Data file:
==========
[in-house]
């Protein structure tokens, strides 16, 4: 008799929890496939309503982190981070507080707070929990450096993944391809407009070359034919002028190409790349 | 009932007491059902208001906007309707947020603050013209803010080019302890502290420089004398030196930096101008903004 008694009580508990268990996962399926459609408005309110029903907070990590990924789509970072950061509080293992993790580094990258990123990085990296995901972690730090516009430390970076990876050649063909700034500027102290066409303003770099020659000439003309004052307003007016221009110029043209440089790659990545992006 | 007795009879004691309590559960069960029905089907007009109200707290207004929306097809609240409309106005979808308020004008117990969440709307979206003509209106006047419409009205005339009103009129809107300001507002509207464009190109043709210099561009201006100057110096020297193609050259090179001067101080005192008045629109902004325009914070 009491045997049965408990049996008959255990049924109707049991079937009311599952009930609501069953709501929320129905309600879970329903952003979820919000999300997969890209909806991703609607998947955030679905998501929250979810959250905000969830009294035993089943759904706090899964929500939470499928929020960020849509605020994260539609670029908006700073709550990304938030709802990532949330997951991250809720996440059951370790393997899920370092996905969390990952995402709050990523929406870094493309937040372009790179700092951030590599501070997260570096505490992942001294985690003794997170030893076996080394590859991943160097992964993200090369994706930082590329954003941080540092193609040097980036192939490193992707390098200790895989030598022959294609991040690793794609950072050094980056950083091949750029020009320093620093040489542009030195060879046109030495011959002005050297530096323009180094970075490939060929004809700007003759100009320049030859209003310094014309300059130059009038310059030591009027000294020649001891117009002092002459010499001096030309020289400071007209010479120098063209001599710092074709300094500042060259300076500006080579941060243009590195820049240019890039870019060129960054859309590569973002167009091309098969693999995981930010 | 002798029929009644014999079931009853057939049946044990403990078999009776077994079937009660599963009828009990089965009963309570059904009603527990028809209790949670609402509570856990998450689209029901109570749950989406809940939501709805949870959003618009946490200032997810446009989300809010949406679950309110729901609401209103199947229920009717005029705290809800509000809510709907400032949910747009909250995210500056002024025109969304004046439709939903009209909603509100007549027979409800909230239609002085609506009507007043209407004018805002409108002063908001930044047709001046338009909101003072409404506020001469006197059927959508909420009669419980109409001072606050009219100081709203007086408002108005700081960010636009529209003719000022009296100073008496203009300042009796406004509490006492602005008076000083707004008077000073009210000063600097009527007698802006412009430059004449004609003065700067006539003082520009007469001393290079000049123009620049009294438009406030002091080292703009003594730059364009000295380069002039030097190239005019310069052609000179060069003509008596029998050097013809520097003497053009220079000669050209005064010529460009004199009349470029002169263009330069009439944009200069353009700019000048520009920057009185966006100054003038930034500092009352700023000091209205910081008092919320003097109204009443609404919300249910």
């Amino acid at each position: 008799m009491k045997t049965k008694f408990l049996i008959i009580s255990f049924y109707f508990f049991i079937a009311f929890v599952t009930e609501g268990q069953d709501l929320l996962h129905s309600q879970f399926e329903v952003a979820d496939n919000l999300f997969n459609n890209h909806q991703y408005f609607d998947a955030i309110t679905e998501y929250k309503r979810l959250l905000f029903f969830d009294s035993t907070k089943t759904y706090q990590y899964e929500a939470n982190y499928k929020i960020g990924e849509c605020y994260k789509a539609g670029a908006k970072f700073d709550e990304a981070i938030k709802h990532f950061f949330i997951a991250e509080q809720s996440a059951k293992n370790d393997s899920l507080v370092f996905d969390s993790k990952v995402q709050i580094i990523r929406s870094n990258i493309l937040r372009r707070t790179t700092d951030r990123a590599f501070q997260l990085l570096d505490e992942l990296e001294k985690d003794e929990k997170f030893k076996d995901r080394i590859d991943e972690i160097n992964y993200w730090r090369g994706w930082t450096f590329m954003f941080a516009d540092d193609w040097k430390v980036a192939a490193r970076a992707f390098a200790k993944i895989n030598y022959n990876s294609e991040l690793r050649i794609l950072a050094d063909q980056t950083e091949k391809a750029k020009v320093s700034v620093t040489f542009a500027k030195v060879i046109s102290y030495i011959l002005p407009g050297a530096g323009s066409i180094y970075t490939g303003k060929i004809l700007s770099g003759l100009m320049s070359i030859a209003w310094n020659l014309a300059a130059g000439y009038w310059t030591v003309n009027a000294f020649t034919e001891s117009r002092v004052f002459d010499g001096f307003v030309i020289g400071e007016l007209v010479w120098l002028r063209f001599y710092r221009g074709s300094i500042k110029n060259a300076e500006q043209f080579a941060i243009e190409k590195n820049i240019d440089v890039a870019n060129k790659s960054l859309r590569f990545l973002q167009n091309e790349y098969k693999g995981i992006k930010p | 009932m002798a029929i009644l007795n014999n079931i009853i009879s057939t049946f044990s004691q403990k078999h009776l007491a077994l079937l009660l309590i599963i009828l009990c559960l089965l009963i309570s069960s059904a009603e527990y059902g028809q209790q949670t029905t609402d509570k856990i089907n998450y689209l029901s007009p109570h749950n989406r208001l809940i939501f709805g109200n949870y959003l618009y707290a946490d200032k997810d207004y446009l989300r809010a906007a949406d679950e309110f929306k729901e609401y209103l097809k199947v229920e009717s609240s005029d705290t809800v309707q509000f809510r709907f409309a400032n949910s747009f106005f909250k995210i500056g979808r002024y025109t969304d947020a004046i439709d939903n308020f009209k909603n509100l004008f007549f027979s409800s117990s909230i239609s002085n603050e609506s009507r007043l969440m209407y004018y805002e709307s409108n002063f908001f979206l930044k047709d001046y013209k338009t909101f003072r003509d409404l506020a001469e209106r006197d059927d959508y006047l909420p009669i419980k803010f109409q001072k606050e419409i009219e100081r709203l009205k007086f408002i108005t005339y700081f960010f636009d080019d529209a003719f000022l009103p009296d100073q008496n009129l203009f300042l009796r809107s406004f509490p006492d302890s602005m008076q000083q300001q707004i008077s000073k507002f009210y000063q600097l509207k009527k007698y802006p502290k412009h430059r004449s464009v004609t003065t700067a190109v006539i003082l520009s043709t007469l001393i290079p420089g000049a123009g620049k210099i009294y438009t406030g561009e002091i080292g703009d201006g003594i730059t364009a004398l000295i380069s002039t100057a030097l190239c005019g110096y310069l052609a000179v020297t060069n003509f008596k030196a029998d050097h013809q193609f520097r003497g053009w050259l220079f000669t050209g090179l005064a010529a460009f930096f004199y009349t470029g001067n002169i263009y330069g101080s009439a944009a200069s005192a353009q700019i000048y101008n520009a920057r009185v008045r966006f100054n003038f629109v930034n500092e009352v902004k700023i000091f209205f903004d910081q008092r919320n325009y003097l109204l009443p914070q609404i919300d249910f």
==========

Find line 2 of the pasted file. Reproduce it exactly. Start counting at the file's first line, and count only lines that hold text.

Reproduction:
């Protein structure tokens, strides 16, 4: 008799929890496939309503982190981070507080707070929990450096993944391809407009070359034919002028190409790349 | 009932007491059902208001906007309707947020603050013209803010080019302890502290420089004398030196930096101008903004 008694009580508990268990996962399926459609408005309110029903907070990590990924789509970072950061509080293992993790580094990258990123990085990296995901972690730090516009430390970076990876050649063909700034500027102290066409303003770099020659000439003309004052307003007016221009110029043209440089790659990545992006 | 007795009879004691309590559960069960029905089907007009109200707290207004929306097809609240409309106005979808308020004008117990969440709307979206003509209106006047419409009205005339009103009129809107300001507002509207464009190109043709210099561009201006100057110096020297193609050259090179001067101080005192008045629109902004325009914070 009491045997049965408990049996008959255990049924109707049991079937009311599952009930609501069953709501929320129905309600879970329903952003979820919000999300997969890209909806991703609607998947955030679905998501929250979810959250905000969830009294035993089943759904706090899964929500939470499928929020960020849509605020994260539609670029908006700073709550990304938030709802990532949330997951991250809720996440059951370790393997899920370092996905969390990952995402709050990523929406870094493309937040372009790179700092951030590599501070997260570096505490992942001294985690003794997170030893076996080394590859991943160097992964993200090369994706930082590329954003941080540092193609040097980036192939490193992707390098200790895989030598022959294609991040690793794609950072050094980056950083091949750029020009320093620093040489542009030195060879046109030495011959002005050297530096323009180094970075490939060929004809700007003759100009320049030859209003310094014309300059130059009038310059030591009027000294020649001891117009002092002459010499001096030309020289400071007209010479120098063209001599710092074709300094500042060259300076500006080579941060243009590195820049240019890039870019060129960054859309590569973002167009091309098969693999995981930010 | 002798029929009644014999079931009853057939049946044990403990078999009776077994079937009660599963009828009990089965009963309570059904009603527990028809209790949670609402509570856990998450689209029901109570749950989406809940939501709805949870959003618009946490200032997810446009989300809010949406679950309110729901609401209103199947229920009717005029705290809800509000809510709907400032949910747009909250995210500056002024025109969304004046439709939903009209909603509100007549027979409800909230239609002085609506009507007043209407004018805002409108002063908001930044047709001046338009909101003072409404506020001469006197059927959508909420009669419980109409001072606050009219100081709203007086408002108005700081960010636009529209003719000022009296100073008496203009300042009796406004509490006492602005008076000083707004008077000073009210000063600097009527007698802006412009430059004449004609003065700067006539003082520009007469001393290079000049123009620049009294438009406030002091080292703009003594730059364009000295380069002039030097190239005019310069052609000179060069003509008596029998050097013809520097003497053009220079000669050209005064010529460009004199009349470029002169263009330069009439944009200069353009700019000048520009920057009185966006100054003038930034500092009352700023000091209205910081008092919320003097109204009443609404919300249910």